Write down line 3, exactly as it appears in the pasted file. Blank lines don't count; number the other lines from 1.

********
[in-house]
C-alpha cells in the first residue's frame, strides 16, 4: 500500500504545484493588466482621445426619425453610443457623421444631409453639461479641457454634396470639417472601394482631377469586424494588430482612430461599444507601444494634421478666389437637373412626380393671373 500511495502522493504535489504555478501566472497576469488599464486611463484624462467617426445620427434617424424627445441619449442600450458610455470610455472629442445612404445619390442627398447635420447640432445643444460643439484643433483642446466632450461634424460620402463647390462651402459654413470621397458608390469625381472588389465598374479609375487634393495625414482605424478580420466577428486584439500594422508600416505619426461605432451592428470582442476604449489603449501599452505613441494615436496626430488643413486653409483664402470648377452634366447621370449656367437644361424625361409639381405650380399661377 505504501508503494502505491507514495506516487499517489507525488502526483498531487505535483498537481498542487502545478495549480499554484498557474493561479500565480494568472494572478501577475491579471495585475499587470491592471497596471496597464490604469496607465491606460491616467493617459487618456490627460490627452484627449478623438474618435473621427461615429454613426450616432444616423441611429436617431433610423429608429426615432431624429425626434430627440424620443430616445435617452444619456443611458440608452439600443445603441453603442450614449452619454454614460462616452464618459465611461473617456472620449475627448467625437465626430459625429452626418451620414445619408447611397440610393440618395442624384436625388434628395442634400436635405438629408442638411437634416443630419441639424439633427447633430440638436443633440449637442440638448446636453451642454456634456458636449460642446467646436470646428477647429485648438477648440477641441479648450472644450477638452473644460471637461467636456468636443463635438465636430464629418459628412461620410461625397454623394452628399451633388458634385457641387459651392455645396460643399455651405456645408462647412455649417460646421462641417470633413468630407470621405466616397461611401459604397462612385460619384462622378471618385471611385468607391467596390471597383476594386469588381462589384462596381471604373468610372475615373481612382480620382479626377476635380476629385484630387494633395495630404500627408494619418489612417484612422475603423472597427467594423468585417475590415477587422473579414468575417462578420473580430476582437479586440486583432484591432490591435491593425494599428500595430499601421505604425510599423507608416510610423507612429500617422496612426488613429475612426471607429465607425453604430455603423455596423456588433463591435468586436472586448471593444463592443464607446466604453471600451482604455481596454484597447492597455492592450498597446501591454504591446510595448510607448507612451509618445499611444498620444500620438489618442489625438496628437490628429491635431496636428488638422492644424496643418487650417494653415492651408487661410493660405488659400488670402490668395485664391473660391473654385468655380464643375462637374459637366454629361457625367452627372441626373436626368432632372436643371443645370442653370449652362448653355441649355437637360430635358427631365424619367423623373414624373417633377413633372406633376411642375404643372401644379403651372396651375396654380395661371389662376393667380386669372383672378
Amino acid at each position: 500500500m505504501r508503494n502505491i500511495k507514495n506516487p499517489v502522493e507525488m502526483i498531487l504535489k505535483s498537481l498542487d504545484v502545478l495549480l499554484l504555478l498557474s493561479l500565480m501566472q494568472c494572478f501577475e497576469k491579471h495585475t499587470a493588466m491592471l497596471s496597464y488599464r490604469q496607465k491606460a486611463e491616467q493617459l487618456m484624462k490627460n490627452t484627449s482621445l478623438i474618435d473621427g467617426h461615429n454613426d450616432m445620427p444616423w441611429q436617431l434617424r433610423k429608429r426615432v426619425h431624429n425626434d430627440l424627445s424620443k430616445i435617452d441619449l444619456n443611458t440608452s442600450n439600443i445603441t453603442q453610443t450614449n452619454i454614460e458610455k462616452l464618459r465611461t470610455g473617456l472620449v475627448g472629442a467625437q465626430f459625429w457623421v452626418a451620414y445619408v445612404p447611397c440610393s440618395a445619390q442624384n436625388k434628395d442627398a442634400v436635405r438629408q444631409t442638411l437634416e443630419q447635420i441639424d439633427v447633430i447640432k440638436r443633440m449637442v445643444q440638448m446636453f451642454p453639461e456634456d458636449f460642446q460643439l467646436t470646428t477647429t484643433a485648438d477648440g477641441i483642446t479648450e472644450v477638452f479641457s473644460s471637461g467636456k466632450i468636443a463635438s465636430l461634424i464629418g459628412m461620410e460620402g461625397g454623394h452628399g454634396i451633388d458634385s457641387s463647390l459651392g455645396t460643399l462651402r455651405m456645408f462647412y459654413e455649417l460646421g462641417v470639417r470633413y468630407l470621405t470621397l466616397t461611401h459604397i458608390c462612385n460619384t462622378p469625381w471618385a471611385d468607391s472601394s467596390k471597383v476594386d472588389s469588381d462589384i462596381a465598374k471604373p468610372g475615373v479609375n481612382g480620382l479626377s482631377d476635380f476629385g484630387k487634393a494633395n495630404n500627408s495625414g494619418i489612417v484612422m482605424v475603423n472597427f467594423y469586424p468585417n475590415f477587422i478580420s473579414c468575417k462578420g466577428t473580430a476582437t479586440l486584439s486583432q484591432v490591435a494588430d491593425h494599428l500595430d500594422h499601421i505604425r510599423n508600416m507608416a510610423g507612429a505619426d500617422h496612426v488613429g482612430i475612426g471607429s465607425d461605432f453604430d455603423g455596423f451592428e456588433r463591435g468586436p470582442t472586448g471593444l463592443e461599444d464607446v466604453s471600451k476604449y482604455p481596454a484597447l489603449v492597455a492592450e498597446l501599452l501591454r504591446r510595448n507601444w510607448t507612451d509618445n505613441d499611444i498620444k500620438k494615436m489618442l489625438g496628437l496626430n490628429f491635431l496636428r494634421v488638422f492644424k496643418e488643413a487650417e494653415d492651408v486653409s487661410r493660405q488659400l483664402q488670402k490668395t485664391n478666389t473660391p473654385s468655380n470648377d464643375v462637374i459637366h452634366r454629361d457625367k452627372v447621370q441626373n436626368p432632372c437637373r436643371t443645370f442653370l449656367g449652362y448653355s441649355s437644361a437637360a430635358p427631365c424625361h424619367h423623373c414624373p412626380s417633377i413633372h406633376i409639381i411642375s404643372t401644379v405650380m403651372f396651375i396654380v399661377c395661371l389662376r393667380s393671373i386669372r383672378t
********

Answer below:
Amino acid at each position: 500500500m505504501r508503494n502505491i500511495k507514495n506516487p499517489v502522493e507525488m502526483i498531487l504535489k505535483s498537481l498542487d504545484v502545478l495549480l499554484l504555478l498557474s493561479l500565480m501566472q494568472c494572478f501577475e497576469k491579471h495585475t499587470a493588466m491592471l497596471s496597464y488599464r490604469q496607465k491606460a486611463e491616467q493617459l487618456m484624462k490627460n490627452t484627449s482621445l478623438i474618435d473621427g467617426h461615429n454613426d450616432m445620427p444616423w441611429q436617431l434617424r433610423k429608429r426615432v426619425h431624429n425626434d430627440l424627445s424620443k430616445i435617452d441619449l444619456n443611458t440608452s442600450n439600443i445603441t453603442q453610443t450614449n452619454i454614460e458610455k462616452l464618459r465611461t470610455g473617456l472620449v475627448g472629442a467625437q465626430f459625429w457623421v452626418a451620414y445619408v445612404p447611397c440610393s440618395a445619390q442624384n436625388k434628395d442627398a442634400v436635405r438629408q444631409t442638411l437634416e443630419q447635420i441639424d439633427v447633430i447640432k440638436r443633440m449637442v445643444q440638448m446636453f451642454p453639461e456634456d458636449f460642446q460643439l467646436t470646428t477647429t484643433a485648438d477648440g477641441i483642446t479648450e472644450v477638452f479641457s473644460s471637461g467636456k466632450i468636443a463635438s465636430l461634424i464629418g459628412m461620410e460620402g461625397g454623394h452628399g454634396i451633388d458634385s457641387s463647390l459651392g455645396t460643399l462651402r455651405m456645408f462647412y459654413e455649417l460646421g462641417v470639417r470633413y468630407l470621405t470621397l466616397t461611401h459604397i458608390c462612385n460619384t462622378p469625381w471618385a471611385d468607391s472601394s467596390k471597383v476594386d472588389s469588381d462589384i462596381a465598374k471604373p468610372g475615373v479609375n481612382g480620382l479626377s482631377d476635380f476629385g484630387k487634393a494633395n495630404n500627408s495625414g494619418i489612417v484612422m482605424v475603423n472597427f467594423y469586424p468585417n475590415f477587422i478580420s473579414c468575417k462578420g466577428t473580430a476582437t479586440l486584439s486583432q484591432v490591435a494588430d491593425h494599428l500595430d500594422h499601421i505604425r510599423n508600416m507608416a510610423g507612429a505619426d500617422h496612426v488613429g482612430i475612426g471607429s465607425d461605432f453604430d455603423g455596423f451592428e456588433r463591435g468586436p470582442t472586448g471593444l463592443e461599444d464607446v466604453s471600451k476604449y482604455p481596454a484597447l489603449v492597455a492592450e498597446l501599452l501591454r504591446r510595448n507601444w510607448t507612451d509618445n505613441d499611444i498620444k500620438k494615436m489618442l489625438g496628437l496626430n490628429f491635431l496636428r494634421v488638422f492644424k496643418e488643413a487650417e494653415d492651408v486653409s487661410r493660405q488659400l483664402q488670402k490668395t485664391n478666389t473660391p473654385s468655380n470648377d464643375v462637374i459637366h452634366r454629361d457625367k452627372v447621370q441626373n436626368p432632372c437637373r436643371t443645370f442653370l449656367g449652362y448653355s441649355s437644361a437637360a430635358p427631365c424625361h424619367h423623373c414624373p412626380s417633377i413633372h406633376i409639381i411642375s404643372t401644379v405650380m403651372f396651375i396654380v399661377c395661371l389662376r393667380s393671373i386669372r383672378t